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Providing evidence to improve practice

Individual study: The regeneration capabilities of bryophytes for rich fen restoration

Published source details

Mälson K. & Rydin H. (2007) The regeneration capabilities of bryophytes for rich fen restoration. Biological Conservation, 135, 435-442


This study is summarised as evidence for the intervention(s) shown on the right. The icon shows which synopsis it is relevant to.

Add lime (before/after planting) Peatland Conservation

A replicated, randomized, paired, controlled, before-and-after study in 2004–2005 in a degraded fen in Sweden (Mälson & Rydin 2007) found that liming increased survival and spread of sown fen mosses. After one growing season, moss survival was significantly higher in plots that had been limed (60–93% of plots contained live moss shoots) than in unlimed plots (4–48%). After two growing seasons, moss cover was significantly higher in limed plots (8–34%) than in unlimed plots (<1–10%). In June 2004, ninety-six 9 cm2 plots were established, in four equal blocks, on rewetted (historically drained) bare peat. Fragments of four fen-characteristic moss species were added (16 fragments of a single species in 9 cm2 subplots) to 24 plots (625 cm2). Twelve of these had been limed before planting (1.2 kg/m2, raising pH from 4.9 to 6.3). Some plots were also covered (with sedge litter or plastic gauze) after planting. Moss survival was assessed after one growing season. Moss cover was visually estimated after two growing seasons.

(Summarised by Nigel Taylor)

Add lime (before/after planting) Peatland Conservation

A replicated, controlled, before-and-after study in a greenhouse in Sweden (Mälson & Rydin 2007) found that liming increased the growth rate of planted fen mosses. After five months, shoots of all four planted moss species were longer in limed trays (42–91 mm) than in unlimed trays (29–61 mm). When planted, fragments were 10 mm long. Four trays of peat (19 x 56 cm) were each planted with 160 moss fragments: ten clusters of four fragments, for each of four species. In two of the trays, lime had been mixed into the peat before planting (128 g/tray). All trays were covered with clear plastic lids, kept in controlled light conditions, watered and systematically rearranged every 10 days. After five months, the length of all planted fragments was measured.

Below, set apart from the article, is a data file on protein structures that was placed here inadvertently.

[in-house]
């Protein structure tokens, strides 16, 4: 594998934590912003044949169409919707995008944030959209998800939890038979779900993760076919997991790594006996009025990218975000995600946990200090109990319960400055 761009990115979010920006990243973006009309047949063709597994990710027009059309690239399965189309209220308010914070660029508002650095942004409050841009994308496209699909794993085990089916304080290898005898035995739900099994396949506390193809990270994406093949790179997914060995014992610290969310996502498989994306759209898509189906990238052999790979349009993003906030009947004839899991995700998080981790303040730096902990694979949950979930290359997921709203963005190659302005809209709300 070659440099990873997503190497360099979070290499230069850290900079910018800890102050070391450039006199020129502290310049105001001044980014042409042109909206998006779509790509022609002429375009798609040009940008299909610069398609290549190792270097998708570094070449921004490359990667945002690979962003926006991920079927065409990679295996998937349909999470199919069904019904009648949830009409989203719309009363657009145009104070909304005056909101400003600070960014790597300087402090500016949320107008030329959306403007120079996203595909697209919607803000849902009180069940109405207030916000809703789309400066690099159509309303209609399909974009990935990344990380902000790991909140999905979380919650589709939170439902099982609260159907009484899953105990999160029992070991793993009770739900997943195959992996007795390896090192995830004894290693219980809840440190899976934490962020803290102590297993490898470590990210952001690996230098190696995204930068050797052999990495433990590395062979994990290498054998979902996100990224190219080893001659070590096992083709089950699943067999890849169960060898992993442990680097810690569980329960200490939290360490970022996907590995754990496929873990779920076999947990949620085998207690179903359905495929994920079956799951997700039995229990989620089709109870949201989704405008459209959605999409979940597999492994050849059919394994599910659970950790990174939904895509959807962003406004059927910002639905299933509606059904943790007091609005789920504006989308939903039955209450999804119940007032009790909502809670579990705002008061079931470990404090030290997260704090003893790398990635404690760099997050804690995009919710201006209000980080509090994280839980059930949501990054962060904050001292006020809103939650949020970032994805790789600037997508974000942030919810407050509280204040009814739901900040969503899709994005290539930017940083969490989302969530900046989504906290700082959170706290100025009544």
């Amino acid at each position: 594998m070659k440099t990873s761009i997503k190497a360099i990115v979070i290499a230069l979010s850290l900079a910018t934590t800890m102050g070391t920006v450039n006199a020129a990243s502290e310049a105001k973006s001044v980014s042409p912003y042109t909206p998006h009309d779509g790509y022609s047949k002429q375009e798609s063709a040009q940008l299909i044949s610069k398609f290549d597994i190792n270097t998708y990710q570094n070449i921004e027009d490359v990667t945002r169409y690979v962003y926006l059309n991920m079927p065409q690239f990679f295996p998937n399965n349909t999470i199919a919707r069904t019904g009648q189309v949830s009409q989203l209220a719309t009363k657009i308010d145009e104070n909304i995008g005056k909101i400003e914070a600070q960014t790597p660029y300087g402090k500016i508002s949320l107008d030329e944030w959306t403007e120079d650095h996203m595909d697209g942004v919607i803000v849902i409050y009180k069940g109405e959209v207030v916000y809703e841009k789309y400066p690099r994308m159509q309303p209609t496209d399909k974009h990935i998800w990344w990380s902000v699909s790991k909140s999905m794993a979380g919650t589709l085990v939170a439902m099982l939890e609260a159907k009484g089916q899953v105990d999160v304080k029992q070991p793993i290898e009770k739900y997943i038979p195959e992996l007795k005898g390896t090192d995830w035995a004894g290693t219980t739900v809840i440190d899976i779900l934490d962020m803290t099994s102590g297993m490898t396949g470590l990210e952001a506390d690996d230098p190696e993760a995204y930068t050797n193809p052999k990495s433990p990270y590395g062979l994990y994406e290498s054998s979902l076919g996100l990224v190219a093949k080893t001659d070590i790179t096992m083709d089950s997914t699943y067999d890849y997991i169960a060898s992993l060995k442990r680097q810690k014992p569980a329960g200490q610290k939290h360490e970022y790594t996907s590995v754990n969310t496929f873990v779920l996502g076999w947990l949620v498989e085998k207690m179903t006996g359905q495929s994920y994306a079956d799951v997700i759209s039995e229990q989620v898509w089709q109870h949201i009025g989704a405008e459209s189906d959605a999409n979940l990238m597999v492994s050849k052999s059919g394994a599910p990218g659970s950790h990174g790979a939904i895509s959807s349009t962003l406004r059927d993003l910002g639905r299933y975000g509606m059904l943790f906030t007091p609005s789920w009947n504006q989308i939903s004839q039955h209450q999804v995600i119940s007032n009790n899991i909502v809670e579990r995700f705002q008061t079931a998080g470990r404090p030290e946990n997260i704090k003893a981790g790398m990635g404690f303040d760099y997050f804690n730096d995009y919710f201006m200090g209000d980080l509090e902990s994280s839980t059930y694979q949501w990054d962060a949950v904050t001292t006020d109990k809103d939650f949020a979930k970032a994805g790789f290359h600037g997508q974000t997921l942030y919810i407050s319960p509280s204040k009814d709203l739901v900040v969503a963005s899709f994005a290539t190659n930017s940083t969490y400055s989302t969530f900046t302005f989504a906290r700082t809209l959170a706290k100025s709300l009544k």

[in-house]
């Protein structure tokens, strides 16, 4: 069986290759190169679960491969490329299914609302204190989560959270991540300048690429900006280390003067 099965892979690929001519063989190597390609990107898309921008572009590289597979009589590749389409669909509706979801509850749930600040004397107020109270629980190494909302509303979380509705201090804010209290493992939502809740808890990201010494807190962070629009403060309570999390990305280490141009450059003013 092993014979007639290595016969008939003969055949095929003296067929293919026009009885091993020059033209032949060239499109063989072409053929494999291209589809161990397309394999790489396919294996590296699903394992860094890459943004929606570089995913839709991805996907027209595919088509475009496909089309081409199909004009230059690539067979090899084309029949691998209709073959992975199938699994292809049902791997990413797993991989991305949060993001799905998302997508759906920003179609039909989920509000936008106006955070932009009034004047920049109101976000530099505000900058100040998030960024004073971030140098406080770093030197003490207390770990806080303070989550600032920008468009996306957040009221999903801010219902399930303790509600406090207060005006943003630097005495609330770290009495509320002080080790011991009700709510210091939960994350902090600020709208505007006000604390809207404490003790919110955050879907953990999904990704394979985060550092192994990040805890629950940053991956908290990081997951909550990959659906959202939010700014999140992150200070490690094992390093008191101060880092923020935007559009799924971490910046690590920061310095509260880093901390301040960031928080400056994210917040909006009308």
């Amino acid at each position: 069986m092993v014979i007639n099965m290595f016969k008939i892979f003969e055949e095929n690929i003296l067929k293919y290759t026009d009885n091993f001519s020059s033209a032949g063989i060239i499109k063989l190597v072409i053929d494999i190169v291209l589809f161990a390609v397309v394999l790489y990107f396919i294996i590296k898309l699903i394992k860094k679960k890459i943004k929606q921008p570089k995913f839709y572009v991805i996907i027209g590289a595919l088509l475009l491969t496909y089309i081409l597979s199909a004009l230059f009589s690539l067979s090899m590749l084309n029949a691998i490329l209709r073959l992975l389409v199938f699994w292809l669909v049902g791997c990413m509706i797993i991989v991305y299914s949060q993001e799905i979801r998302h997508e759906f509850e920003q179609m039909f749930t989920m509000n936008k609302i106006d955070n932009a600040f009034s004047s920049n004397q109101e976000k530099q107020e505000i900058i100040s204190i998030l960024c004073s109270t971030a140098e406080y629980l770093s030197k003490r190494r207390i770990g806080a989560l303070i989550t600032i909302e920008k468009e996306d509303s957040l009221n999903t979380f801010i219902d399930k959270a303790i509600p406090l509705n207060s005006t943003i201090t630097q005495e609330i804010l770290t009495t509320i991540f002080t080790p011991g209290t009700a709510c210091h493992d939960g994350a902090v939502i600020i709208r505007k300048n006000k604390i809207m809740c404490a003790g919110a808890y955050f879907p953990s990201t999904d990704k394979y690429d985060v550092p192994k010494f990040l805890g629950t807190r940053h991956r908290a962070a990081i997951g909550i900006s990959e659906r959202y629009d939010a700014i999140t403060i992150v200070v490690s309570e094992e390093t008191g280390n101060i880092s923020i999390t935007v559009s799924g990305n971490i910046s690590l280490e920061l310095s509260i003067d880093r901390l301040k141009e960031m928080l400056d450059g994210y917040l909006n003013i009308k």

(Summarised by Nigel Taylor)

Cover peatland with something other than mulch (after planting) Peatland Conservation

A replicated, randomized, paired, controlled, before-and-after study in 2004–2005 in a degraded fen in Sweden (Mälson & Rydin 2007) reported that shading plots with plastic mesh increased survival and spread of planted moss fragments. These results are not based on tests of statistical significance. After one growing season, moss survival was 48–93% in shaded plots but only 4–60% in unshaded plots. After two growing seasons the pattern was similar: moss survival was 5–34% in shaded plots but <1–28% in unshaded plots. In June 2004, fragments of four fen-characteristic moss species were added (16 fragments of a single species in 9 cm2 subplots) to 16 plots (625 cm2) of bare rewetted peat. Eight plots were then shaded with plastic horticultural mesh (blocking 15% of incoming light). The other eight plots were not shaded. Some plots were also limed before planting. Moss survival was assessed after one growing season. Moss cover was visually estimated after two growing seasons.

(Summarised by Nigel Taylor)

Add mosses to peatland surface Peatland Conservation